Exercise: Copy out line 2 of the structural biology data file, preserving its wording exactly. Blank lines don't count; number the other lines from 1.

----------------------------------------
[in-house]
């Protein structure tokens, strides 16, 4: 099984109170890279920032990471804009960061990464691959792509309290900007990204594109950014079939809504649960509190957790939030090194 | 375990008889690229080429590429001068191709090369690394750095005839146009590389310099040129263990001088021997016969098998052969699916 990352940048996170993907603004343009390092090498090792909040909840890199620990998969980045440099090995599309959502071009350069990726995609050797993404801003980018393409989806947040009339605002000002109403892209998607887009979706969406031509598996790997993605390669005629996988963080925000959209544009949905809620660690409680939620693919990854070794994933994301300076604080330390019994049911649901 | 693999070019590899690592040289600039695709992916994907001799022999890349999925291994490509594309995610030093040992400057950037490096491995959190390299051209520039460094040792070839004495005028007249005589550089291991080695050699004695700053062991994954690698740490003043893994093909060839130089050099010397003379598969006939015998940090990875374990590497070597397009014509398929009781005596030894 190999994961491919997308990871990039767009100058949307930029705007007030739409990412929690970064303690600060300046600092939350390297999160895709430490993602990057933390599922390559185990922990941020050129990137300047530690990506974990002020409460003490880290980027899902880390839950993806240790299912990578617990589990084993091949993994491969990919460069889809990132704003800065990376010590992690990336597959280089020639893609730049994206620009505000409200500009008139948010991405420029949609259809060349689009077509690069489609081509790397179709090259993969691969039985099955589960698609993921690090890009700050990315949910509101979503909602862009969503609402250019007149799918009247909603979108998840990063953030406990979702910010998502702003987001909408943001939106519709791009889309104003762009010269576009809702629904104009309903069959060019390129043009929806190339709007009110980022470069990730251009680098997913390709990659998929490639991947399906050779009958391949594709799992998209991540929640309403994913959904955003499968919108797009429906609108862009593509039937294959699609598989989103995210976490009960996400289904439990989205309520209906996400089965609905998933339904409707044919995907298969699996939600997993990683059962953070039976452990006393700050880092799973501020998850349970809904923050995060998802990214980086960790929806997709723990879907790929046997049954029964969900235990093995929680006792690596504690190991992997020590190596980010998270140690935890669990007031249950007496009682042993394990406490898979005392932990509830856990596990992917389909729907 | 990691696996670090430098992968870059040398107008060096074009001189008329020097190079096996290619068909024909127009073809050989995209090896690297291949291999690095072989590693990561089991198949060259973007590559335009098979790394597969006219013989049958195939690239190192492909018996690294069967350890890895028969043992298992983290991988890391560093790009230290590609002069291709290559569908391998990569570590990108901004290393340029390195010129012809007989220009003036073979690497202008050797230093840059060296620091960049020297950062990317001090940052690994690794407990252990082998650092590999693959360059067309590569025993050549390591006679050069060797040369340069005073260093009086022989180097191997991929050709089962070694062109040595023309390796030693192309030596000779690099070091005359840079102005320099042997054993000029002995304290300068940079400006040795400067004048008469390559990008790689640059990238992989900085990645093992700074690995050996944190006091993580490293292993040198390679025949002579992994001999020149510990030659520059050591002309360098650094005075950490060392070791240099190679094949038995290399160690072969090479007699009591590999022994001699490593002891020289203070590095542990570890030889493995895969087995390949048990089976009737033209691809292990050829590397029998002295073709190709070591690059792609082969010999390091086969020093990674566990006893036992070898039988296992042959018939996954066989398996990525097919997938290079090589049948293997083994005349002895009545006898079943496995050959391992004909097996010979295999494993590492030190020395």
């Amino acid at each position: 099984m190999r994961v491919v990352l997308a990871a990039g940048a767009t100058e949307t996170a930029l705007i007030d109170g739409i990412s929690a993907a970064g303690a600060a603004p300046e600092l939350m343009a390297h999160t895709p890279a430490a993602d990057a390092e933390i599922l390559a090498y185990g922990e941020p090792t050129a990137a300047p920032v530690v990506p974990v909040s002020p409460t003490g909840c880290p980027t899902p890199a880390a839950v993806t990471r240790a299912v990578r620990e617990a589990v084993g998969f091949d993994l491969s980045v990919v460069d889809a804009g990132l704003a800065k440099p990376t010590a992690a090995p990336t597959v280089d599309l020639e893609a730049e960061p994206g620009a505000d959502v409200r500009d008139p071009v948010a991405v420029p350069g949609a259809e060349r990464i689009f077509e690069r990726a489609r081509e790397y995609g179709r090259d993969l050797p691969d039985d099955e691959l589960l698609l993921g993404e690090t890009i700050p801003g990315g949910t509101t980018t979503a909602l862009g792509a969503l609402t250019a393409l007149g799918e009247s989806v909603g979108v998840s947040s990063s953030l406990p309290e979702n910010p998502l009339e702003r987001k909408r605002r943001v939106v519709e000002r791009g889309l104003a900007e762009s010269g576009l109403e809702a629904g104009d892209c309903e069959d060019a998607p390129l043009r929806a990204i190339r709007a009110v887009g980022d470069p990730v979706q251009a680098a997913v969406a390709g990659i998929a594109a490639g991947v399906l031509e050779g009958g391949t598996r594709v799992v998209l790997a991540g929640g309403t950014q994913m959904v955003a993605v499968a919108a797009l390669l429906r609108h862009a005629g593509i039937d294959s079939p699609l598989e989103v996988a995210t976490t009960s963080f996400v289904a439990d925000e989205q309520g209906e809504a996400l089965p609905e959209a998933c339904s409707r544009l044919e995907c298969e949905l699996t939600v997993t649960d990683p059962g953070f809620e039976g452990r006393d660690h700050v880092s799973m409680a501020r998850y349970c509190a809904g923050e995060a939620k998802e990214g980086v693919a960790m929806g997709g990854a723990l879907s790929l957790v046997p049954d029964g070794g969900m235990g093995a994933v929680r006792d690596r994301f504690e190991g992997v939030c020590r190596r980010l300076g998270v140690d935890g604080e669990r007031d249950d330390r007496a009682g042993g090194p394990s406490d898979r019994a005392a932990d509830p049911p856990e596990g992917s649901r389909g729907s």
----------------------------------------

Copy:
């Protein structure tokens, strides 16, 4: 099984109170890279920032990471804009960061990464691959792509309290900007990204594109950014079939809504649960509190957790939030090194 | 375990008889690229080429590429001068191709090369690394750095005839146009590389310099040129263990001088021997016969098998052969699916 990352940048996170993907603004343009390092090498090792909040909840890199620990998969980045440099090995599309959502071009350069990726995609050797993404801003980018393409989806947040009339605002000002109403892209998607887009979706969406031509598996790997993605390669005629996988963080925000959209544009949905809620660690409680939620693919990854070794994933994301300076604080330390019994049911649901 | 693999070019590899690592040289600039695709992916994907001799022999890349999925291994490509594309995610030093040992400057950037490096491995959190390299051209520039460094040792070839004495005028007249005589550089291991080695050699004695700053062991994954690698740490003043893994093909060839130089050099010397003379598969006939015998940090990875374990590497070597397009014509398929009781005596030894 190999994961491919997308990871990039767009100058949307930029705007007030739409990412929690970064303690600060300046600092939350390297999160895709430490993602990057933390599922390559185990922990941020050129990137300047530690990506974990002020409460003490880290980027899902880390839950993806240790299912990578617990589990084993091949993994491969990919460069889809990132704003800065990376010590992690990336597959280089020639893609730049994206620009505000409200500009008139948010991405420029949609259809060349689009077509690069489609081509790397179709090259993969691969039985099955589960698609993921690090890009700050990315949910509101979503909602862009969503609402250019007149799918009247909603979108998840990063953030406990979702910010998502702003987001909408943001939106519709791009889309104003762009010269576009809702629904104009309903069959060019390129043009929806190339709007009110980022470069990730251009680098997913390709990659998929490639991947399906050779009958391949594709799992998209991540929640309403994913959904955003499968919108797009429906609108862009593509039937294959699609598989989103995210976490009960996400289904439990989205309520209906996400089965609905998933339904409707044919995907298969699996939600997993990683059962953070039976452990006393700050880092799973501020998850349970809904923050995060998802990214980086960790929806997709723990879907790929046997049954029964969900235990093995929680006792690596504690190991992997020590190596980010998270140690935890669990007031249950007496009682042993394990406490898979005392932990509830856990596990992917389909729907 | 990691696996670090430098992968870059040398107008060096074009001189008329020097190079096996290619068909024909127009073809050989995209090896690297291949291999690095072989590693990561089991198949060259973007590559335009098979790394597969006219013989049958195939690239190192492909018996690294069967350890890895028969043992298992983290991988890391560093790009230290590609002069291709290559569908391998990569570590990108901004290393340029390195010129012809007989220009003036073979690497202008050797230093840059060296620091960049020297950062990317001090940052690994690794407990252990082998650092590999693959360059067309590569025993050549390591006679050069060797040369340069005073260093009086022989180097191997991929050709089962070694062109040595023309390796030693192309030596000779690099070091005359840079102005320099042997054993000029002995304290300068940079400006040795400067004048008469390559990008790689640059990238992989900085990645093992700074690995050996944190006091993580490293292993040198390679025949002579992994001999020149510990030659520059050591002309360098650094005075950490060392070791240099190679094949038995290399160690072969090479007699009591590999022994001699490593002891020289203070590095542990570890030889493995895969087995390949048990089976009737033209691809292990050829590397029998002295073709190709070591690059792609082969010999390091086969020093990674566990006893036992070898039988296992042959018939996954066989398996990525097919997938290079090589049948293997083994005349002895009545006898079943496995050959391992004909097996010979295999494993590492030190020395």